Banner photo of Larry Eugene Meredith, Ronald Tipton and Patrick Flynn, 2017.

The good times are memories
In the drinking of elder men...

-- Larry E.
Time II

Thursday, September 30, 2010

Killing Me Softly with Technology

When I was a young man, a teenager actually, all I wanted was a typewriter and a tape recorder. I felt those were the tools a writer needed to make life easy. I got them both. The tape recorder was fun, but I didn't find it practical. I still had to write down what was said on tape. The typewriter was the main technological advancement from pen and paper for me.

My old battered Underwood Portable did me well for years. Of it could be tedious sometimes. I would use ribbons until a path was shredded in their middle by the battering of the keys. I would become ink smudged from carbon paper. And how annoying it was to edit or discover a missing sentence in the center of page 1 of a 12 page manuscript. It would throw every line off and require retyping everything.
If only I could think it and it would magically appear on the paper.
Then along came the personal computer and this was probably as close to thinking it to the paper as we could get. Editing and making copying all became a cinch.

With the first computers, you couldn't do much more but write documents and do some spreadsheets on Visicalc (if that was the proper name of that first spreadsheet software).  Not counting the Atari 401, my first real computer was an Apple IIc. It had no internal storage, everything was kept on floppies and it only came with an impact printer. But it was a wonderful little machine, very user friendly.

For some reason, the Apple failed to capture the corporate world. My company, like most, went PC and so in a couple years, I did too. I wanted to be able to do work at home and be compatible with the computer I had on the job. Apples didn't speak to PCs in those days.

Thus for the last 2o to 25 years I have lived in the Windows world. Which was fine, I was use to it and what you could do on the PCs kept growing and growing. 

You don't realize how depended upon and spoiled by the computer until you lose it. This past week my PC crashed big time. The only redemption I was offered was to do a system recovery. This wipes out all you have on your hard disk. Fortunately, I did have backups and I was able to backup some more recent files before the big erase, but I know I lose somethings. It is a bigger hassle than you may imagine. 

I sat there knowing I had to reload all this software and then restore all my data and photo files from the CDs I backup on and decided I had had enough of the constant in and out of the windows game.

My decision was to chomp on the Apple again. I now am working through an IMac. After so many years in the PC environment, it is taking some getting use to. I have a whole new system to learn. (At least, I got my photos onto the Mac and was able to pull one up for this post.)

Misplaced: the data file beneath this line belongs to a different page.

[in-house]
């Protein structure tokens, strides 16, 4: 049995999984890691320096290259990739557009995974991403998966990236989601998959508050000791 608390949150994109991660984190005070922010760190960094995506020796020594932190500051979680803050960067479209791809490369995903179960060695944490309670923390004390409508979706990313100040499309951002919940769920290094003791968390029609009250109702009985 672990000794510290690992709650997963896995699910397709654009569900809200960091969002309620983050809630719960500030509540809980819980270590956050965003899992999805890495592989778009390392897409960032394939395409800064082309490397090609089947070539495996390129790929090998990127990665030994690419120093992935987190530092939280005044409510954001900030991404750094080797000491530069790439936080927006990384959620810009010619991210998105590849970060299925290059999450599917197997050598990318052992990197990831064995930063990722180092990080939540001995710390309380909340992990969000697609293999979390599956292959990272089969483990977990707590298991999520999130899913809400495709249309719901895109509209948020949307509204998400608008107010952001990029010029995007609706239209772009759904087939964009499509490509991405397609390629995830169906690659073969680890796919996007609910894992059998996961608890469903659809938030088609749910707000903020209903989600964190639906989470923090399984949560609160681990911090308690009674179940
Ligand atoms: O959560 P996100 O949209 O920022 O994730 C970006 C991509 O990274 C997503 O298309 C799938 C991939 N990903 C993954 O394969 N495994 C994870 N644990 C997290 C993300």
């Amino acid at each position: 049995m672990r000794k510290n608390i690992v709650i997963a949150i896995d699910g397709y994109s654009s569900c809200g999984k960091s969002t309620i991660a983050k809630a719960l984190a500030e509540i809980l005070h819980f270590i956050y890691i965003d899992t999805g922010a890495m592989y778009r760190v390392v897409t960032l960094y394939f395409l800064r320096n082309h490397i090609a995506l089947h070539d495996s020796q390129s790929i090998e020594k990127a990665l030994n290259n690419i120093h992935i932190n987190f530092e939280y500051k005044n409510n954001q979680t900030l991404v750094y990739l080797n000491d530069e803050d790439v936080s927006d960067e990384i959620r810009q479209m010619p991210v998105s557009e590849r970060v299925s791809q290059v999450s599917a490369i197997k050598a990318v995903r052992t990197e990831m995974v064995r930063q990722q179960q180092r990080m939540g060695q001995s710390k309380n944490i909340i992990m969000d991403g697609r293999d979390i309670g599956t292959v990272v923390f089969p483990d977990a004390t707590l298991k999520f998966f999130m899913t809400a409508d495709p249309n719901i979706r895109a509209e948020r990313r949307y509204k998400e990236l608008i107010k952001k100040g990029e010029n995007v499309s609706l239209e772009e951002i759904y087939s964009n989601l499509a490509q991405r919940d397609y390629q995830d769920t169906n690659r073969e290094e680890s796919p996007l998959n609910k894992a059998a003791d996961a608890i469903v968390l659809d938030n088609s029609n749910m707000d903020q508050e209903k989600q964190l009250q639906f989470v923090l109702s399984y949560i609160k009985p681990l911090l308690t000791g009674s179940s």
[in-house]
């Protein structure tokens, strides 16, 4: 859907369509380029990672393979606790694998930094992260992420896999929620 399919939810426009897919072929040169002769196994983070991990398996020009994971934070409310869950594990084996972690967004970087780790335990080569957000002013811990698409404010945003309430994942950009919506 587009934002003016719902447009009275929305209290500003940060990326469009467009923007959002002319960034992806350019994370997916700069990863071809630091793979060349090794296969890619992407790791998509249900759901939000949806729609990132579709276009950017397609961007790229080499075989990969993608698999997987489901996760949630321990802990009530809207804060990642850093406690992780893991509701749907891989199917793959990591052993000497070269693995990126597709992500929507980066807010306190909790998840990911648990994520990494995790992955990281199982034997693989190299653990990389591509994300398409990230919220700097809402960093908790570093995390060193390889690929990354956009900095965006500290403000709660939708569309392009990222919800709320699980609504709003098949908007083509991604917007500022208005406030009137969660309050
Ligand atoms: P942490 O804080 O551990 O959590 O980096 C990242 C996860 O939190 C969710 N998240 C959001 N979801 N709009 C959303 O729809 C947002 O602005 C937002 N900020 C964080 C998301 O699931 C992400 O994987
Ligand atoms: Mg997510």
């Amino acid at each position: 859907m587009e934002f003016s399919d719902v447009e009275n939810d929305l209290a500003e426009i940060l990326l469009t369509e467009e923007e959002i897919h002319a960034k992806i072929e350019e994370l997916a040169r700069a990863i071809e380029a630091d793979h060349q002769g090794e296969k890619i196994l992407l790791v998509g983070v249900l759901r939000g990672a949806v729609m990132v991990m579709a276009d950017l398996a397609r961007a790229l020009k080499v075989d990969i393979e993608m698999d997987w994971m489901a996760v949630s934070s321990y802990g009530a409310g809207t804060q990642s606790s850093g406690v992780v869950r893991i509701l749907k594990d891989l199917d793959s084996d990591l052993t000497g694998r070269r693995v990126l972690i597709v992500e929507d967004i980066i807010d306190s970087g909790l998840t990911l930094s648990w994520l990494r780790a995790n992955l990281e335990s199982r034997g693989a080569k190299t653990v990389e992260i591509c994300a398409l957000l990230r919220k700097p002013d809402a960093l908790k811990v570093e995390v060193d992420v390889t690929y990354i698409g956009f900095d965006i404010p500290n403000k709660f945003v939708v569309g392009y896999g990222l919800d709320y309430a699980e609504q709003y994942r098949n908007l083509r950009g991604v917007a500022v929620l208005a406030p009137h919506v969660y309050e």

It is a bit scary, though, how imprisoned we have become to technology. It makes things simpler when it works, but it is a nightmare when it doesn't. 



I went through that in April of 2007 - nasty!

I was wondering why you hadn't posted - good to see your post, and update.

Ron Tipton said...

Well said. We have become so dependent on PC's for everything. However, we don't have to depend on Microsoft. There are alternatives. I will monitor your progress in learning the new system and I will probably follow your example. It's no fun knowing that, eventually, the Windows system will crash. It always does. And whenever that happens, Mr. Softee (Bill Gates) makes another billion because we, the Great Unwashed, fall for the scam and buy yet another version of Microsoft's unstable syste, the latest of which is Vista. No thank you. I think I will go the way of Mac.

Greg said...

I won't get into the PC vs. Mac debate, but I sure identify with your experience and dependency on computers. I work all day on a computer, for my job, I teach a computer class at my son's homeschool co-op, and when I come home, my wife and I spend quality time on our respective computing machines! LOL!!!

Last February, my laptop got a bunch of spyware on it (still don't know how I got infected!), and it took me almost two weeks to recover. Thankfully, I didn't have to reinstall anything, although I seriously considered the possibility.

I freely admit that losing a computer is analogous to losing an appendage or an eye. Make that both eyes, an arm, and both legs! Just have to keep telling myself, "My sufficiency is in Christ. My sufficiency is in Christ...." :)

I also write occasionally and fondly remember that my most creative period was late elementary through high school. I remember our first computer and the first editor I ever used. We had DOS 2.0 (or something like that) and it came with Edlin, which was almost as user-unfriendly as a typewriter. As its name implies, it was a line editor, meaning that you could only edit your document one line at a time! YUK!!!!